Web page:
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Sugar on the Brain

How the sweet stuff may affect learning and memory

   

We all know what sugar can do to our waistlines. And our teeth. But what about our brains? Does a diet high in sugary food and drinks take a toll on our memory and smarts as we age?

Or, as a number of news articles about sugar research bluntly put it: Can sugar make you stupid?

Granted, that’s a bit harsh. No one’s talking about a decline in thinking skills from having an occasional dessert or sweet treat. But a growing number of studies have suggested that high sugar consumption seems to affect the brain and alter its ability to learn and remember information.

This shouldn’t be too surprising, considering the amount of previous research showing that regularly eating too much sugar may harm the body in different ways. It has been linked to obesity as well as to increased risk for type 2 diabetes, heart disease and liver disease. Diabetes, especially when blood sugar levels are not controlled, is also considered a risk for dementia.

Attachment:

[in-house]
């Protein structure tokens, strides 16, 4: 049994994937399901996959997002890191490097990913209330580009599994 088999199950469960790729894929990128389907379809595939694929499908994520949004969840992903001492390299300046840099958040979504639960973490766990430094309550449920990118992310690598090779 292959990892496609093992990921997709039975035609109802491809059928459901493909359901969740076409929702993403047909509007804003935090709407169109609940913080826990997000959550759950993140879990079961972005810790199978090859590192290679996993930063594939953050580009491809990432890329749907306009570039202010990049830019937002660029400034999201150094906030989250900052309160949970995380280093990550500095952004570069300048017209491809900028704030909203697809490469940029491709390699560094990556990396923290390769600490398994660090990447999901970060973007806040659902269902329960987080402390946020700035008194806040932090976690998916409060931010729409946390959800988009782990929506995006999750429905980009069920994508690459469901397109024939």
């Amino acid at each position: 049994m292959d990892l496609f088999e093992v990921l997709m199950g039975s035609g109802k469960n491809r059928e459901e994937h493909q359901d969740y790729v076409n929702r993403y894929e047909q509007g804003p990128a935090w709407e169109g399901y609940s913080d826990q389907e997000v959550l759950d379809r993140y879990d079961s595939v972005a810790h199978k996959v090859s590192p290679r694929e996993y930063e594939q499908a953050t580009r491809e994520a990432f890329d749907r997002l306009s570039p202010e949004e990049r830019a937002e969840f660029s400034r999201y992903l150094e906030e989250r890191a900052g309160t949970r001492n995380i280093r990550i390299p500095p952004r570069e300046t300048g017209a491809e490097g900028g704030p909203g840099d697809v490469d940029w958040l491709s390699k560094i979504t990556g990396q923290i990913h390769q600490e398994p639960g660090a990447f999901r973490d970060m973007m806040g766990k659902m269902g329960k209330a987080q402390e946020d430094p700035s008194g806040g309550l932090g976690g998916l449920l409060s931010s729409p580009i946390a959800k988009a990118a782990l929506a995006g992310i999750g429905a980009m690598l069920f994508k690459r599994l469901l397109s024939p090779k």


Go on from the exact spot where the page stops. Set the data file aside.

Because of the health risks linked to sugar, a federal advisory committee on the upcoming 2020–2025 new dietary guidelines is recommending that Americans limit their consumption of added sugars to 6 percent of their daily calories, down from the current recommendation of 10 percent. This refers to sugar that is added to food — such as in cookies and soft drinks — not sugar that occurs naturally.

Still, whether too much sugar contributes to mental decline or dementia remains a hotly debated topic because these are complex conditions, affected by genetic, health and dietary factors, all of which are interrelated.